How to Calculate Your Net Income
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If you’ve started a new position or are curious about how a potential job will pay out, you’re eager to learn how much you’ll get to walk home with at the end of each pay period.
Unfortunately, several considerations and factors go into determining your net income and your net worth. The answer isn’t so simple.
Once you’ve learned the details of your gross income, you won’t have to wait any longer to know your paycheck amount. With this easy step-by-step guide, you can calculate your net income yourself for all your budgeting and planning needs.
Start With Your Gross Income
The first step to calculating your net income is to start with your gross income. This is usually the number listed on the job posting or the pay rate negotiated in your contract when you signed it.
An important tip is to calculate your annual gross income, even if you’re paid weekly, biweekly, or monthly. For example, if you’re paid weekly, multiply the pay rate by 52 weeks to find your gross annual income. This makes it easier to subtract payroll deductions and taxes down the line, as these are usually expressed in annual terms.
Subtract Pre-Tax Deductions
Before you begin paying taxes, take out any pre-tax deductions you may have opted into, such as health insurance, 401(k)s, childcare expenses, commuter benefits, flexible spending accounts (FSAs), and health savings accounts (HSAs). These are usually offered by your employer.
Though employees aren’t required to participate in these workplace programs, it’s often best to do so because paying for them pre-tax means your taxable income will be lower.
Again, the terms of these deductions and how much your employer contributes to them should have been determined by your workplace HR department alongside your employment contract.
Deduct FICA Taxes
The next step is to deduct FICA taxes, which stands for the Federal Insurance Contribution Act of 1935. Under this act, working Americans are expected to subtract a portion of their pay to help contribute to Social Security and Medicare, public programs aimed at improving the country’s overall quality of life.
Because they’re a bedrock of public infrastructure, the US government mandates that FICA taxes take precedence over income taxes and be deducted first from gross pay.
Thankfully, FICA taxes aren’t as high as you might fear – the tax is split evenly between employer and employee. So, for example, if the FICA tax were 15%, you, as the employee, would only pay 7.5%, and your employer would pay the other 7.5%.
FICA tax rates change yearly, so check the IRS website for the most up-to-date information. For the 2022-2023 tax year, FICA tax rates were 15.3% total, comprised of 12.4% for Social Security and 2.9% for Medicare.
Calculate Income Tax
Next, we come to income tax withholding, often bemoaned as the most difficult part to calculate.
And it’s no wonder: your income tax rate depends on the amount of income you make, the state and locale you live in, your marital status, the number of dependents you claim, and whether you’re head of the household.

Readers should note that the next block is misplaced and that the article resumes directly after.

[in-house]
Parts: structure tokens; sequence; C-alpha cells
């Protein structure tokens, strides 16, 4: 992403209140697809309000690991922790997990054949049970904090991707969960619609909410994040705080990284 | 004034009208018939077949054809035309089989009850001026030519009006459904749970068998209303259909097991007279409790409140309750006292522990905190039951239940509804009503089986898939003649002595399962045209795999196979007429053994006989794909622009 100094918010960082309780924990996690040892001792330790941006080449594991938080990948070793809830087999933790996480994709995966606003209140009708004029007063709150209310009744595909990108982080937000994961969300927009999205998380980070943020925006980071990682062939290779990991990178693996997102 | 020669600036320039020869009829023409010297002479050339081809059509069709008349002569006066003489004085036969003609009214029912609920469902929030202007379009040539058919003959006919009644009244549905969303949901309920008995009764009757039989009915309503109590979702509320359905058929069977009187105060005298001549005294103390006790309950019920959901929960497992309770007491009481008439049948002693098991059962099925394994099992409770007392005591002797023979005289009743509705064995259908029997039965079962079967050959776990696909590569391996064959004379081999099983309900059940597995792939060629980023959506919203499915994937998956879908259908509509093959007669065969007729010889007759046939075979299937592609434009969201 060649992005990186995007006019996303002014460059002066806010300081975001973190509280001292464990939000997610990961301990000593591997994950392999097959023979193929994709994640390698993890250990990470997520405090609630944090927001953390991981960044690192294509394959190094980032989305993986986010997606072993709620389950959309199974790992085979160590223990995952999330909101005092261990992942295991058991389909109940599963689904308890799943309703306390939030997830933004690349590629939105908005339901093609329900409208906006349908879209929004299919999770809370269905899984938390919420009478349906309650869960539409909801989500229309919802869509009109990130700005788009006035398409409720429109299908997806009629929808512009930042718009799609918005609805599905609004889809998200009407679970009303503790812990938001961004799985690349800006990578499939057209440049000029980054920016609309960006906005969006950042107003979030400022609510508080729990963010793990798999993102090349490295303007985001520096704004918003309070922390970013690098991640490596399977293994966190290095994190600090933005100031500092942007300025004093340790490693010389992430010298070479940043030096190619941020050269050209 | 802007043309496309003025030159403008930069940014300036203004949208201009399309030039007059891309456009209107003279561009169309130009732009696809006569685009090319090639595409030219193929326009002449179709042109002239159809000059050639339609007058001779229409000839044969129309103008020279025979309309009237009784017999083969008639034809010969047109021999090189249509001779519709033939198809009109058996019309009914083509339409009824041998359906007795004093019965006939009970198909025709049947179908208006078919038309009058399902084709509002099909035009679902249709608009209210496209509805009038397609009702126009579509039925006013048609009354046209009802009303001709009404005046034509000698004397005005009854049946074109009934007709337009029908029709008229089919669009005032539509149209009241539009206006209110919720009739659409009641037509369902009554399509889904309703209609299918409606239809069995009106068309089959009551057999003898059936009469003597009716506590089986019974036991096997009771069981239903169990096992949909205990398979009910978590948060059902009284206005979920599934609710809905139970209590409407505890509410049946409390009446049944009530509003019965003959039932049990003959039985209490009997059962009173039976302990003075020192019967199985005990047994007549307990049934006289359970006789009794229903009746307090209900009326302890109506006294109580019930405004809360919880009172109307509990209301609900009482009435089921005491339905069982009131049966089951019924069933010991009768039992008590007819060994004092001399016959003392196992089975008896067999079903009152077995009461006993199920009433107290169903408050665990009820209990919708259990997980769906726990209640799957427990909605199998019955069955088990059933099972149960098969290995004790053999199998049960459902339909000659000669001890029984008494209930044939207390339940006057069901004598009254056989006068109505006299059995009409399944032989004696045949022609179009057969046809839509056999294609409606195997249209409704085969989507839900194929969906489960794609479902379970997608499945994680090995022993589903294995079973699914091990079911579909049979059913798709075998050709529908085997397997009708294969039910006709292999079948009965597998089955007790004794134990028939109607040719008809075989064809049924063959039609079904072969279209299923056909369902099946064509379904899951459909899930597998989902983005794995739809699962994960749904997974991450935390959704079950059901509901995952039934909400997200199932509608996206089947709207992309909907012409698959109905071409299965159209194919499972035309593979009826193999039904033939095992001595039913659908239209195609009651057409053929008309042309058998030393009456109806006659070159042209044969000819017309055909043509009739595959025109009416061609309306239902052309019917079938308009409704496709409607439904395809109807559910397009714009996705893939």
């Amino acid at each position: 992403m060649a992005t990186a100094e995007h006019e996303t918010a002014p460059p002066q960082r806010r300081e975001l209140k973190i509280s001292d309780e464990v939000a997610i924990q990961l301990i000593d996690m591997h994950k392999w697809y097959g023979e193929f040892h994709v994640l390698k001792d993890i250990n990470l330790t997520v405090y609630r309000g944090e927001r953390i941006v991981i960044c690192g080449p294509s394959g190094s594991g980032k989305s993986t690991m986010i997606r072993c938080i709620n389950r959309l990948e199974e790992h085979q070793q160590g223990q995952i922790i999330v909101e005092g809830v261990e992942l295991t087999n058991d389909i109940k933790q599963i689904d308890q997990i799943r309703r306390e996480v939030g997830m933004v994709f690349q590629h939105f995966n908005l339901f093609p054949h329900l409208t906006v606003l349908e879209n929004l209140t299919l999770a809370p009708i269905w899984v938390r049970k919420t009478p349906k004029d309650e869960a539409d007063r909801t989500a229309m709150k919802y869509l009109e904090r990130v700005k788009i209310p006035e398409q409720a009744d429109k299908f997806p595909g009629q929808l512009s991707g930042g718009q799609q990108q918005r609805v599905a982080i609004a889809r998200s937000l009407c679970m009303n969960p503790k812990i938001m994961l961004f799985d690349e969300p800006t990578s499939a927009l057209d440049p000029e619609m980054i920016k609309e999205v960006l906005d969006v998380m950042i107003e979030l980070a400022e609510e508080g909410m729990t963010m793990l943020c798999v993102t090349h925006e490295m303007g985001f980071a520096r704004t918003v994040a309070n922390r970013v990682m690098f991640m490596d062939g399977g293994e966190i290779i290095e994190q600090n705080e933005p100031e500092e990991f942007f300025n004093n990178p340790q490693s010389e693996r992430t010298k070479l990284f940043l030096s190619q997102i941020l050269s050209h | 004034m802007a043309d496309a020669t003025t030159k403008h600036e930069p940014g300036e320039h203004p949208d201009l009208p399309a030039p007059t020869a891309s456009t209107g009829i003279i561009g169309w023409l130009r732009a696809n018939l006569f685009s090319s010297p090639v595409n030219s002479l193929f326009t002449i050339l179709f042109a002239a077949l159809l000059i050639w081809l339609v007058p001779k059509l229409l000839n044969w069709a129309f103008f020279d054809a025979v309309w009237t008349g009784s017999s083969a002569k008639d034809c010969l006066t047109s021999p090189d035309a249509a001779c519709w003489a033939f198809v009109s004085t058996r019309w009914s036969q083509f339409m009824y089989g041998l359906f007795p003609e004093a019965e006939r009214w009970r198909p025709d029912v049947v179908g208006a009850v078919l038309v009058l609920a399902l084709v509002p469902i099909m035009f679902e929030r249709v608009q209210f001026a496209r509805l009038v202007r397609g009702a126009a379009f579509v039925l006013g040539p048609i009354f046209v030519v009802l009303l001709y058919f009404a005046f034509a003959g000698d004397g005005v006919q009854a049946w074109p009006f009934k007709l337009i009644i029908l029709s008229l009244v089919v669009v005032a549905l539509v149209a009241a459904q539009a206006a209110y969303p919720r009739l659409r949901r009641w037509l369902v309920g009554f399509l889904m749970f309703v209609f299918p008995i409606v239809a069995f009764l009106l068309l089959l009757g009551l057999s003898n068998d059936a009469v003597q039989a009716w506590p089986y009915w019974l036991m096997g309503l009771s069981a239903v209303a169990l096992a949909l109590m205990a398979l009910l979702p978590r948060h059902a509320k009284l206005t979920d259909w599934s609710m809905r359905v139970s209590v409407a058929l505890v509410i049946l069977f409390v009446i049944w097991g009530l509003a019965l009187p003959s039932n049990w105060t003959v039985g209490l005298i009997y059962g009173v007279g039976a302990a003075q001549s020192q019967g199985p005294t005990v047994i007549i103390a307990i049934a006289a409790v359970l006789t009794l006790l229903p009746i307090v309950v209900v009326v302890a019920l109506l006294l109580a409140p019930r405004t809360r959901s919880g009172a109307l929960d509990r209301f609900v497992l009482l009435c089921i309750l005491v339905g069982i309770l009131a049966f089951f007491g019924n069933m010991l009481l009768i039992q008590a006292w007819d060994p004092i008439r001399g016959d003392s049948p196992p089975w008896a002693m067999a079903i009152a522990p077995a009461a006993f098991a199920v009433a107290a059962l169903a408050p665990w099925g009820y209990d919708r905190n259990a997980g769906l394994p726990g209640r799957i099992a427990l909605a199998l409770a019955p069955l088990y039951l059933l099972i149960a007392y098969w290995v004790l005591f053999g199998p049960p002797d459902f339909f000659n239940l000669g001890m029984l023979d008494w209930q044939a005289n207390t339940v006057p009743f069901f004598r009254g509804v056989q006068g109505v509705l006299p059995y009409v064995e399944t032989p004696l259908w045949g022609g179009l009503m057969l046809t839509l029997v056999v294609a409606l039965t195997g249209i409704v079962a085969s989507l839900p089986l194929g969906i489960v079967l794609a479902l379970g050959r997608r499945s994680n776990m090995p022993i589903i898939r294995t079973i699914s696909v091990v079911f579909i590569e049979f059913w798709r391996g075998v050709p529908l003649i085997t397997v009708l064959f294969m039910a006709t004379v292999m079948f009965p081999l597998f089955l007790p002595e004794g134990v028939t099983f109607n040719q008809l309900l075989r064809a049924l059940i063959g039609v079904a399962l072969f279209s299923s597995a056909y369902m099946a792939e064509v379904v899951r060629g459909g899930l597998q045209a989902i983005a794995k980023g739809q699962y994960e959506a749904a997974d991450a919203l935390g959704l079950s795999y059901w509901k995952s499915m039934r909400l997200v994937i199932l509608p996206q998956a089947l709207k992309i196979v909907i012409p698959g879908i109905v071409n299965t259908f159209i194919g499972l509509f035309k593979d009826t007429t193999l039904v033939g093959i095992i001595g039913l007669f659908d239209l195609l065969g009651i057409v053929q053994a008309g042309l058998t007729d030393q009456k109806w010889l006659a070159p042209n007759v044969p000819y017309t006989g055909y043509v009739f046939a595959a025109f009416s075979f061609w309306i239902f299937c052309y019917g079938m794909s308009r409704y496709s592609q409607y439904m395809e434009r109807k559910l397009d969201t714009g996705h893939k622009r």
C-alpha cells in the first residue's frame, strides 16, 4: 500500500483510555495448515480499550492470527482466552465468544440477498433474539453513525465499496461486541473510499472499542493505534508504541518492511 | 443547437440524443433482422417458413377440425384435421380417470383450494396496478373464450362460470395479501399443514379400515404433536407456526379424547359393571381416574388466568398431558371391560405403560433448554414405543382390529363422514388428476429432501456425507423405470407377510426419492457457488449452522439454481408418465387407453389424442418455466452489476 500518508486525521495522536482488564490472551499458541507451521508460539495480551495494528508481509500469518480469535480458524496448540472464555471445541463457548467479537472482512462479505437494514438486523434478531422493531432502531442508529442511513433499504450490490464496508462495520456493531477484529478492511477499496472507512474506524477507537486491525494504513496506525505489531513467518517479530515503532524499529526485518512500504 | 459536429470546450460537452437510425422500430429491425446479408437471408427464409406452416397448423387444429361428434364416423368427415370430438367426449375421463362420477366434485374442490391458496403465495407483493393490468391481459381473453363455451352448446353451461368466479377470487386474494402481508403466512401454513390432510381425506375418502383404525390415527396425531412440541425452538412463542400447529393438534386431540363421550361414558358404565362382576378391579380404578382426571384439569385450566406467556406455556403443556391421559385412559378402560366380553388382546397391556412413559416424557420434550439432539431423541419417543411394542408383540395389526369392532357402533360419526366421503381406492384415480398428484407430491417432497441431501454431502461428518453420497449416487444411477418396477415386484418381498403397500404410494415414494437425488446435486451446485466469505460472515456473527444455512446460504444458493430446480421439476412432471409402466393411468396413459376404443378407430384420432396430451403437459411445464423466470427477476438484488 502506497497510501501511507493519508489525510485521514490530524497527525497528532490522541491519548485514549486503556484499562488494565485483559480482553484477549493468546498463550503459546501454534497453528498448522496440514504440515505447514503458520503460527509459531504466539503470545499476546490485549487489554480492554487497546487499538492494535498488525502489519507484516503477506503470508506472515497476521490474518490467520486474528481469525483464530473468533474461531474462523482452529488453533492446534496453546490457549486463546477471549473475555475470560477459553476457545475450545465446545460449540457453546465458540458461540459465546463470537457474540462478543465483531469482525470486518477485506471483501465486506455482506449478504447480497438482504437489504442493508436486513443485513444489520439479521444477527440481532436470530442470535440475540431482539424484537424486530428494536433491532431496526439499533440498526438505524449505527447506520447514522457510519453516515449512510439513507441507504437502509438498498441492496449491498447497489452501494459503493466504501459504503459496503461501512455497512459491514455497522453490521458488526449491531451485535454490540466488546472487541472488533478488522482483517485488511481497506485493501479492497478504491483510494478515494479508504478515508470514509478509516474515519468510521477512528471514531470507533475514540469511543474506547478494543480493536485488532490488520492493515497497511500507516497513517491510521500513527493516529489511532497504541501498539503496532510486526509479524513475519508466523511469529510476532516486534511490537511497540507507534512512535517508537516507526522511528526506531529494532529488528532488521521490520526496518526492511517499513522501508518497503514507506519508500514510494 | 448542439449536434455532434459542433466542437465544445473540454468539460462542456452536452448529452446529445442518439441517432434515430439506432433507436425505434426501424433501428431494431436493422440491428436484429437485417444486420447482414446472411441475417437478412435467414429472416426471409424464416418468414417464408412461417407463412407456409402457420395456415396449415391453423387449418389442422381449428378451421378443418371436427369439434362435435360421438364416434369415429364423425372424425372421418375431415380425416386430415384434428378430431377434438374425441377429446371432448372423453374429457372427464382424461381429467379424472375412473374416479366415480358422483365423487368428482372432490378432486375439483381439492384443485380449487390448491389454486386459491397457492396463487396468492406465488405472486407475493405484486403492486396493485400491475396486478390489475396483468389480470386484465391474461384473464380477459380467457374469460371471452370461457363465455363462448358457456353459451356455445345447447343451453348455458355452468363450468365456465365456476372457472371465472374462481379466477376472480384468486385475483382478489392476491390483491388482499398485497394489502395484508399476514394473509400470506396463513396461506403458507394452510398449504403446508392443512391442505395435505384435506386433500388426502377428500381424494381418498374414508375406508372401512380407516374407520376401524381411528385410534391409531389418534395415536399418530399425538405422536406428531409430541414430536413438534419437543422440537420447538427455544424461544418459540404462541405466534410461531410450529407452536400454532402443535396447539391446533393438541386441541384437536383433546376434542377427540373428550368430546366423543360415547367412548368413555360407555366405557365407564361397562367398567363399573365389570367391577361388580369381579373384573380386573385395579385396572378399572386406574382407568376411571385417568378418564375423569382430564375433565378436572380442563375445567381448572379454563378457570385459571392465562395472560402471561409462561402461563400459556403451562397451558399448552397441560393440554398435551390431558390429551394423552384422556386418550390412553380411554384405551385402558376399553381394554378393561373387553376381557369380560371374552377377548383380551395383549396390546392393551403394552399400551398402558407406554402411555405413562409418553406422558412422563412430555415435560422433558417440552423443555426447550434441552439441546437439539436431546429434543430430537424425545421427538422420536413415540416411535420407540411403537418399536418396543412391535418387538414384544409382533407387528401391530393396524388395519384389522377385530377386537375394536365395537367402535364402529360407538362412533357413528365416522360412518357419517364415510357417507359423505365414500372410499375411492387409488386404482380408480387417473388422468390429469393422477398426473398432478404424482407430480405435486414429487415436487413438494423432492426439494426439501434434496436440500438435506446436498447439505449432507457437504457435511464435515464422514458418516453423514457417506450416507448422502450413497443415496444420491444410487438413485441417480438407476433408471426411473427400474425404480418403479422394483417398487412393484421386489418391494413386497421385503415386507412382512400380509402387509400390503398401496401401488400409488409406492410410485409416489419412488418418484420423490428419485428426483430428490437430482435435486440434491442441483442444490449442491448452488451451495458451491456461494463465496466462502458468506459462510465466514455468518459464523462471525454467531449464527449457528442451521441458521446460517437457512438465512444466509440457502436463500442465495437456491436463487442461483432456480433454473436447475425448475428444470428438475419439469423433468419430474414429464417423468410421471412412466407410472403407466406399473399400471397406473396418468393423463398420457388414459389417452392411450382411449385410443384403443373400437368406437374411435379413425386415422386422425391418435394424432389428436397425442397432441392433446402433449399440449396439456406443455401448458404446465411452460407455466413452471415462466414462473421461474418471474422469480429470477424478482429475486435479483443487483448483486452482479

If you’re starting a new job, your employer should have asked for this information as part of your W-4 form, the Employee’s Withholding Certificate. It’s usually the employer’s duty to calculate, withhold, and pay your income tax come tax season, so not many average workers are familiar with the process.
Luckily, by consulting the tax brackets on the IRS’s website, you can determine your tax rate, find out if there have been any inflation adjustments, and calculate your federal income tax amount. Repeat this process for your state taxes, and research to see if your locale also requires any tax payments.
Alternatively, you could also use a Human Resource paycheck calculator to make these calculations for you.
Calculate Post-Tax Deductions
Next, calculate and deduct post-tax deductions such as Roth 401(k) contributions, union dues, disability insurance, charitable donations, and other non-tax-exempt fringe benefits.
Post-tax deductions are usually calculated either as a percentage of your annual paycheck or as a set dollar amount.
Additionally, you may have additional payments to make for court-ordered debt repayments, such as overdue taxes, alimony payments, or child support payments. Be sure to deduct these from your paycheck amount as well.
Divide By The Number Of Pay Periods
Now that you’ve made all your deductions, you’re left with your net annual income. All that’s left is to divide this number by the number of pay periods you have in a year to determine your net paycheck.
Remember the first step, when we multiplied your weekly, bi-weekly, or monthly pay rate to find your annual gross income? Divide your net annual income by the same number to get your net paycheck amount. In other words, this is the number you’ll see in your bank account at the end of each pay period.
You don’t have to be an accountant, HR professional, or payroll specialist to calculate your net income and net paycheck. By following these five easy steps, you can pull back the mystery from payroll, calculate your own net income, and take control of your budgeting.